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[112] never be beaten into submission; that a separation
Chap. XLVII.} 1775. Oct.
from Britain was inevitable. His presence in the camp, within sight of his native town, was welcomed with affectionate veneration. ‘During the whole evening,’ wrote Greene, ‘I viewed that very great man with silent admiration.’ With Washington for the military chief, with Franklin for the leading adviser from congress, the conference with the New England commissioners, notwithstanding all difficulties, harmoniously devised a scheme for forming, governing, and supplying a new army of about twenty three thousand men, whom the general was authorized to enlist without delay. The proposed arrangements, in all their details, had the aspect of an agreement between the army, the continental congress, and the New England colonies; their successful execution depended on those four colonies alone.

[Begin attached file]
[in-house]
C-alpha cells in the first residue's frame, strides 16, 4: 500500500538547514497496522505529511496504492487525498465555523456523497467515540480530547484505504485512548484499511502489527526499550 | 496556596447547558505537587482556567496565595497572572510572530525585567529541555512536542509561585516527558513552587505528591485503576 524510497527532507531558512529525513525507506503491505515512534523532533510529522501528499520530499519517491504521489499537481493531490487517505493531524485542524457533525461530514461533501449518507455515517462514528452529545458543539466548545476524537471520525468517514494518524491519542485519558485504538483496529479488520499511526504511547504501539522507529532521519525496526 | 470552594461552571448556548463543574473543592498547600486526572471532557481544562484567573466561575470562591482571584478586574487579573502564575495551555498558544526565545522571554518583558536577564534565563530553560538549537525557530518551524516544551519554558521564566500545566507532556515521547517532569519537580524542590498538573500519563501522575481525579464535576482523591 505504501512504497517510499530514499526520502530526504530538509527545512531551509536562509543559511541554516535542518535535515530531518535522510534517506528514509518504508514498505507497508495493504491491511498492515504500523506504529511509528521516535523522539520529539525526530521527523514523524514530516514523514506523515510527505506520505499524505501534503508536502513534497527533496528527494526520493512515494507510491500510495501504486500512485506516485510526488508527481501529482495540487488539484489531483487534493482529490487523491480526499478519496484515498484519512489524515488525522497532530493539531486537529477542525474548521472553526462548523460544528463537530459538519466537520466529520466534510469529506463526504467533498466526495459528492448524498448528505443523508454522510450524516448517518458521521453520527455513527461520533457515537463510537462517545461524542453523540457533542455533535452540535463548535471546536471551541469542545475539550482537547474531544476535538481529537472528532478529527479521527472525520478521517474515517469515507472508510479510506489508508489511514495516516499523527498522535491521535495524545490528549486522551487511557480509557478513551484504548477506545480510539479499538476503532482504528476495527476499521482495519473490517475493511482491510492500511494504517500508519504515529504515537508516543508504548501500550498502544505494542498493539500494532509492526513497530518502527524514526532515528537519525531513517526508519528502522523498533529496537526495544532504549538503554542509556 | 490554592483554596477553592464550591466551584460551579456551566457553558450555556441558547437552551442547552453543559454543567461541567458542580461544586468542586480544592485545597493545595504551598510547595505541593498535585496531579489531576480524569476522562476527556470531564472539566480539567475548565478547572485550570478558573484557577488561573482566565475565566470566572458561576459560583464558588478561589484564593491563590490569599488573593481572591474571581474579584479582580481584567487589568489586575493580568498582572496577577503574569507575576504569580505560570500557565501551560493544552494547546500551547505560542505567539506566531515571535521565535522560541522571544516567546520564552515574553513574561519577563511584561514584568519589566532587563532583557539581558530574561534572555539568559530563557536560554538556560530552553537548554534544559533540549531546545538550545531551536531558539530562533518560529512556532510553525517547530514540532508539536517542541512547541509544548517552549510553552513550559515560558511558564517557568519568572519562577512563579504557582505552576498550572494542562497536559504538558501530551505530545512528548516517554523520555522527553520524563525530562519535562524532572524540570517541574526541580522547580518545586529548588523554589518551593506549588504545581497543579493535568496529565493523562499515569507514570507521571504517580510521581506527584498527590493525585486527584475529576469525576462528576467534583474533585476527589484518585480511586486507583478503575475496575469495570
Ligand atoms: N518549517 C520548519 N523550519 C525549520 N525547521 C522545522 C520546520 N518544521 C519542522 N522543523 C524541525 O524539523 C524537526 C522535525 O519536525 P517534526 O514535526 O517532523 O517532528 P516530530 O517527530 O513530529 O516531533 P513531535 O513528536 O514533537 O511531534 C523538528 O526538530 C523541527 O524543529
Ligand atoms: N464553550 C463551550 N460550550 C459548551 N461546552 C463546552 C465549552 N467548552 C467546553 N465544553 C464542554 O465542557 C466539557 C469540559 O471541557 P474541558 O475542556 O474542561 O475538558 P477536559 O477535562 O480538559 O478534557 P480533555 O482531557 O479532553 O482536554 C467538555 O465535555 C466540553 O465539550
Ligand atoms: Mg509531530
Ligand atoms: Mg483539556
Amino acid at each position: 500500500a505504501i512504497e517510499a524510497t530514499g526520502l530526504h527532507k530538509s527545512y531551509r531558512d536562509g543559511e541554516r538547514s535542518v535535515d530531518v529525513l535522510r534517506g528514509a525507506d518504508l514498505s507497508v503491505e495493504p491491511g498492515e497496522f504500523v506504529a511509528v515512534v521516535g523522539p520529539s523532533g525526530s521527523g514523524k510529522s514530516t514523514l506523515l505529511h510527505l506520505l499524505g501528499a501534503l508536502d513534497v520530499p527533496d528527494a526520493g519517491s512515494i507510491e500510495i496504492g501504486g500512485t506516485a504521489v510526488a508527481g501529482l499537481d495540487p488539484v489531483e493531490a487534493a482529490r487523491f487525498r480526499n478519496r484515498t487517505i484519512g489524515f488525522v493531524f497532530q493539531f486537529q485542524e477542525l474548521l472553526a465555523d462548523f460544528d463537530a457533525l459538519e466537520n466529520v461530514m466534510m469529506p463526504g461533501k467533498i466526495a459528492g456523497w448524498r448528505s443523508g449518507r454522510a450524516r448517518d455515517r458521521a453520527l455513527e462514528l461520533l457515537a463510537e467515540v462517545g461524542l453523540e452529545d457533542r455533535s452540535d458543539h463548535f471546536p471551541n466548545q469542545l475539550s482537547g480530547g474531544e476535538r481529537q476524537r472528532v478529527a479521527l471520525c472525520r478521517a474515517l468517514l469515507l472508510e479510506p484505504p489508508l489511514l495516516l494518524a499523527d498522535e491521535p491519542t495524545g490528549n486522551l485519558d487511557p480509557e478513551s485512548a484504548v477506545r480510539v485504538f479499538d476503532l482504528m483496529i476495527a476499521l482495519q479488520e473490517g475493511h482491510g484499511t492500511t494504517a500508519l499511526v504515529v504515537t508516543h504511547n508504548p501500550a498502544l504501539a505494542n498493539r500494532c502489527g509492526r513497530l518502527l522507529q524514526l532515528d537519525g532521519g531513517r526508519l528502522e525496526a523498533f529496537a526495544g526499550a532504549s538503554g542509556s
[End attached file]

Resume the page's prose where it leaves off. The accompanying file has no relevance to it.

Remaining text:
After the conference broke up, the committee remained two days, to advise with the general on every remaining question, and thus to establish a perfect understanding between him and the civil power. On this occasion Franklin confirmed that affection, confidence, and veneration, which Washington bore him to the last moment of his life. The committee were uncertain how to deal with Church, formerly an active member of the Boston committee, lately the director general of the hospital, a man of unsteady judgment, who had been discovered in a secret correspondence with the enemy in Boston: the extent of his indiscretion or complicity was uncertain; after an imprisonment for some months, he was allowed to pass to the West Indies; but the ship in which he sailed was never again heard of.

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